ISACB eCirculator Interview: Julie Phillippi


ISACB eCirculator Interview: Julie Phillippi

Name: Julie Phillippi, PhD

Title: Assistant Professor of Cardiothoracic Surgery and Bioengineering


Describe your research in a tweet (< 140 characters):

Influence of perivascular ECM on microvascular function in aortic disease and development of matrix-mediated therapies for aneurysm.


What is your relationship with ISACB?

Member since 2010, Founding Chair- Webinar Committee (2014), Women’s Committee (2017) and Member of Executive Board (2016-2018)


Why did you get involved with ISACB, and what are your favorite things about the society?

I was initially drawn to the society because it truly held up to its mission as an interdisciplinary society. The first meeting I attended was in Boston in 2010. The relatively small size of the meeting and the society was the perfect opportunity for me, as junior faculty to make new connections with established investigators in the field, as well as other junior faculty and trainees. I would say the ISACB has that “small town feel with all the big city perks”!


What is a routine day in your lab?

No two days are ever exactly alike. However, I do try to set aside a little time early each morning at home to do some writing. When I get to the office, I return e-mails, schedule meetings, and review my to-do list for the day. I will stop in the lab to check on our staff, inquire about experiments in progress, and answer any questions. I like to do some of my own benchwork as well. My favorite days include making progress on writing a grant proposal, designing an experiment, or analyzing data.


You hold appointments in both the Schools of Medicine and Engineering. What are the challenges and opportunities in bridging these disciplines? Any advice for those interested in interdisciplinary research?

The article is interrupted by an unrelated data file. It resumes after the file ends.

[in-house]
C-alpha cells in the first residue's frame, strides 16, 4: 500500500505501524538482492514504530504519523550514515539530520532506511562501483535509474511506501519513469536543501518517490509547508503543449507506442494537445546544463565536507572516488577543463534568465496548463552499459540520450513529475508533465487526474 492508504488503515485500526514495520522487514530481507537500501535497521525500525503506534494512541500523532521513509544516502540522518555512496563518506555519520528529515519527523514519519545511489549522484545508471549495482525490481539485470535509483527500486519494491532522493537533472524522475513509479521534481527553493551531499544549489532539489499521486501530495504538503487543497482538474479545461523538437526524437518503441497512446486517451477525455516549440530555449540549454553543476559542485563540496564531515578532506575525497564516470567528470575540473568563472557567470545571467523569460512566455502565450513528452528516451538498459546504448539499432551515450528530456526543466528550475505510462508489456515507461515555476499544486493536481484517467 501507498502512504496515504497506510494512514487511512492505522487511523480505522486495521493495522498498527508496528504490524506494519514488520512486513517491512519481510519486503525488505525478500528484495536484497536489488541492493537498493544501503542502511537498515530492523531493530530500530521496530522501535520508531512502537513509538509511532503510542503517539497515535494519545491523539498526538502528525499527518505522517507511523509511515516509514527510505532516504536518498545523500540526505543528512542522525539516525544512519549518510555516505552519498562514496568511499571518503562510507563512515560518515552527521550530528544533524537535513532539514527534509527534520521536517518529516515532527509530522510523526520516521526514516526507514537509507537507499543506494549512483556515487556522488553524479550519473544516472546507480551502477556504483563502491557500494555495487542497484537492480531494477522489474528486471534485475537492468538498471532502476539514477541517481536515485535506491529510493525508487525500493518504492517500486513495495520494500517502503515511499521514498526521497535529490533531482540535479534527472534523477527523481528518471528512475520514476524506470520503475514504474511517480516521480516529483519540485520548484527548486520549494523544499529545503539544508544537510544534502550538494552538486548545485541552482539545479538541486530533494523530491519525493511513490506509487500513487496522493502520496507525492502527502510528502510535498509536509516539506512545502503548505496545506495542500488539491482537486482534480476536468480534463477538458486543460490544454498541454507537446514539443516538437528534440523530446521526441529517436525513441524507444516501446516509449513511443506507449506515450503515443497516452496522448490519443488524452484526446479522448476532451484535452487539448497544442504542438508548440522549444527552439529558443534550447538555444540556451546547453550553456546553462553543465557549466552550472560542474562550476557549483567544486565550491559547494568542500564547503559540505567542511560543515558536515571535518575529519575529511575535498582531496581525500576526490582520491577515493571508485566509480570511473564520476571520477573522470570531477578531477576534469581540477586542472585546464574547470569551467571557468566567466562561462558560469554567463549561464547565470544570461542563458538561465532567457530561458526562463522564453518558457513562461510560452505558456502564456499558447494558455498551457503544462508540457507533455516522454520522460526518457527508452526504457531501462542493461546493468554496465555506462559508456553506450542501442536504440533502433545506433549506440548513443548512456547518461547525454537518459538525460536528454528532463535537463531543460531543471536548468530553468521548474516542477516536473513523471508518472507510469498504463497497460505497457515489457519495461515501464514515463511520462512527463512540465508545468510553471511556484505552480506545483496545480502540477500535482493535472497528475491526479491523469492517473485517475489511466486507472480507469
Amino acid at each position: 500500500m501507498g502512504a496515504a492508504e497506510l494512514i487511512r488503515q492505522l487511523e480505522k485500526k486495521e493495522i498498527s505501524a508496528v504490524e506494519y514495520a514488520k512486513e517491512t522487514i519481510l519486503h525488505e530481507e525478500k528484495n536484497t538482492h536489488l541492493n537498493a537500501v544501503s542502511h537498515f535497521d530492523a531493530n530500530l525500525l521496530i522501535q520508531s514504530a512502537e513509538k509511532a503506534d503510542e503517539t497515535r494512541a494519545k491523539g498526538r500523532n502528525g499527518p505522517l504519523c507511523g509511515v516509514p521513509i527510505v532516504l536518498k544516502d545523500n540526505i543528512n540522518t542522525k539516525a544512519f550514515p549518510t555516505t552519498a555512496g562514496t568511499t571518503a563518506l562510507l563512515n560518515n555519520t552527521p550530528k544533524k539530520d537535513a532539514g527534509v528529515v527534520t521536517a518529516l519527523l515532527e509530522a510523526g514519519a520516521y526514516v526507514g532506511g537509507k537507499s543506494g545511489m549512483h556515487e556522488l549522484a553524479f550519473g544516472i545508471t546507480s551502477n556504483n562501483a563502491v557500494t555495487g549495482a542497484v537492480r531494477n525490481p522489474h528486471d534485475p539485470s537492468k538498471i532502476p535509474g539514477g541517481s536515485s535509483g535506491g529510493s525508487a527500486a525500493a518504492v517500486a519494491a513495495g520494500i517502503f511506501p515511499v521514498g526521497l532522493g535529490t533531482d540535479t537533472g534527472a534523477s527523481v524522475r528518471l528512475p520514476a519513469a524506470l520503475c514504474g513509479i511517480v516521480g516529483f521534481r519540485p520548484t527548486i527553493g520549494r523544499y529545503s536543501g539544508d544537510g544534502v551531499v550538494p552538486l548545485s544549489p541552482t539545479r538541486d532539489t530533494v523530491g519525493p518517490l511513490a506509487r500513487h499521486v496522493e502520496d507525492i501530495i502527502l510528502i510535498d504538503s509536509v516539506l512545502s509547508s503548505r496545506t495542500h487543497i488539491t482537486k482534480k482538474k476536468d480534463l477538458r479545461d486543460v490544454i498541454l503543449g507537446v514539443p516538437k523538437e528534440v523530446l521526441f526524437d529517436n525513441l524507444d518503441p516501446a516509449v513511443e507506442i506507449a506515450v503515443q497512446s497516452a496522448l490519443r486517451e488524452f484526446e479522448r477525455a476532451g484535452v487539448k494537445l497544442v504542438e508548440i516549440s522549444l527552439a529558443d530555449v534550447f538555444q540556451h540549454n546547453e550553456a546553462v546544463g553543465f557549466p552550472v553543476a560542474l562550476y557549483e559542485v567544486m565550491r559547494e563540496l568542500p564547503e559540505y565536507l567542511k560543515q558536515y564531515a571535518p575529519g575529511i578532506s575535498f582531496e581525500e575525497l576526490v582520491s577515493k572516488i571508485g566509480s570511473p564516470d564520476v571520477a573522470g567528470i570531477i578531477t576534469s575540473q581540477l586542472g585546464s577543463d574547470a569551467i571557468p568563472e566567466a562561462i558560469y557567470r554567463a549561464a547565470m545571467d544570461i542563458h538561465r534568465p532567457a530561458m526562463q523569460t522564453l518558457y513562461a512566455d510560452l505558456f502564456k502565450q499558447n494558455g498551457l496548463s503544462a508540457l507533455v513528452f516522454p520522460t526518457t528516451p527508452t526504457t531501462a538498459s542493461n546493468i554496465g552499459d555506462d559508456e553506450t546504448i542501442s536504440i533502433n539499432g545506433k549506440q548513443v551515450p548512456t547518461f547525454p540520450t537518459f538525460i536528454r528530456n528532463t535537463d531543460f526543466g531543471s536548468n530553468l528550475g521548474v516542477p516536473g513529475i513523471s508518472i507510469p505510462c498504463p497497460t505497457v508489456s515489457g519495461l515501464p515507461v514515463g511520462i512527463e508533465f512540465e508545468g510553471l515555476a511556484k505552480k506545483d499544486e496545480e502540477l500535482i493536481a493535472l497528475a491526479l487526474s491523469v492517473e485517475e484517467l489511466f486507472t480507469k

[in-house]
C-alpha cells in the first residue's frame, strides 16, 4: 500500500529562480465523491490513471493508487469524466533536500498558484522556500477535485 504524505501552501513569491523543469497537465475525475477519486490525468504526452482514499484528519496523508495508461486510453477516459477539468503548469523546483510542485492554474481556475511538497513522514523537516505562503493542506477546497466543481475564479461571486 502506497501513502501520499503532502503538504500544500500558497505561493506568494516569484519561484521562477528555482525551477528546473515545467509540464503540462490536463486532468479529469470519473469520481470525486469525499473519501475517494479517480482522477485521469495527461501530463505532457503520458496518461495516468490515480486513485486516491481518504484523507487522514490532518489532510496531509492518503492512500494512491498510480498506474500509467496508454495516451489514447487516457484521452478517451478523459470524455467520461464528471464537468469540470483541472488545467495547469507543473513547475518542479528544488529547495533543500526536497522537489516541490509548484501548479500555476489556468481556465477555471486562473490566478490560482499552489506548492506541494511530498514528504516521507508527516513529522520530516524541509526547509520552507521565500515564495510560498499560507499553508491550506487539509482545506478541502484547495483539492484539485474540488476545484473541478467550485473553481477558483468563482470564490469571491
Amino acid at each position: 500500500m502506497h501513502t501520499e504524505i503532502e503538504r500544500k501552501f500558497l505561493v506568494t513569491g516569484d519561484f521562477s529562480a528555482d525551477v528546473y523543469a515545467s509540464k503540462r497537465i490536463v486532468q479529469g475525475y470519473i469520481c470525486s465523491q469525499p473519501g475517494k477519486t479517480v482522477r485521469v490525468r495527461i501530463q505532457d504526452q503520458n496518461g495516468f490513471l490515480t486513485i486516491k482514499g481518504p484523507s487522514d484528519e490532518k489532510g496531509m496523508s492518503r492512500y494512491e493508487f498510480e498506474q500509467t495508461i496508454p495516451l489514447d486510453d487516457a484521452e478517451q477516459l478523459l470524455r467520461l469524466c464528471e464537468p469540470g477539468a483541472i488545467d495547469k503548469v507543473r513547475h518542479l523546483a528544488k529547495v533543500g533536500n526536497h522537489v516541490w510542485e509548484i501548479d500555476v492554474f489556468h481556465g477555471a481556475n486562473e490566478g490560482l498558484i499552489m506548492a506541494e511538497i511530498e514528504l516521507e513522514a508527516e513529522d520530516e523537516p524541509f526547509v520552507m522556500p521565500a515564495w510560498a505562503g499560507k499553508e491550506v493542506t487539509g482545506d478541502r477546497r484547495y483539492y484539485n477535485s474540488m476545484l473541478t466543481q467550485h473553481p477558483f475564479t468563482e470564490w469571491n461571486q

While it is sometimes a challenge to successfully interface with clinicians and contribute to the goals of clinical department, the opportunities far outweigh the challenges. The bridge is built through open and frequent communication among surgeons, biologists, and engineers which is a challenge as well as an opportunity. We’re beginning to see some exciting ideas emerge when minds from these disciplines are in the same room. My advice to trainees is to be mindful of a clinician’s priorities to their patients and remain flexible (e.g. be willing to meet at 6am!).

How did you become interested in cardiovascular research in general and vascular wall remodeling in particular?

In 2007, as a post-doc working in extracellular matrix signal patterning of stem cell behavior, I was presented with the amazing opportunity to team up with a Cardiac Surgeon (Dr. Thomas Gleason) and help start a new research program at Pitt in the Division of Cardiac Surgery. Since then, I’ve been pursuing my interests in matrix signaling and applying that work toward understanding the important clinical problem of aortic disease. Having a dedicated clinical collaborator has been an indispensable component in my work.


If you could solve one research problem, what would it be?

I would figure out a way to determine lifetime risk for aortic rupture for any given patient.


What is it like to be a Penn State alum working at Pitt? Any divided sports loyalties?

There are many Penn Staters at Pitt and I think we’ll always share a fondness for our alma mater “Dear Old State”; however, I have developed a strong appreciation for Pitt as an institution of academic and research excellence that is exemplary for medical advancement and collaborative biomedical research. I’m extremely grateful to have the opportunity to build my academic career at Pitt. And no, there are no sport rivalries. WE ARE…!


What advice would you give to trainees seeking a career in research?

My advice is to nurture your friendships from college and graduate school. These friends will become part of your broader network and your collaborators. That college roommate who switched into business school could help connect you to a CEO for your start-up company. Or that pre-med major might become your primary clinical collaborator. My other piece of advice is to learn to speak the languages of other disciplines so that you can ask the important questions that helps them help you to move your research forward. Don’t be afraid of following non-traditional paths in academia.


Any final thoughts?

Research can be stressful, frustrating, and full of rejections. Believe in yourself, be patiently tenacious, build on strengths, and stretch your creativity. I believe it’s important to actively encourage others as well.


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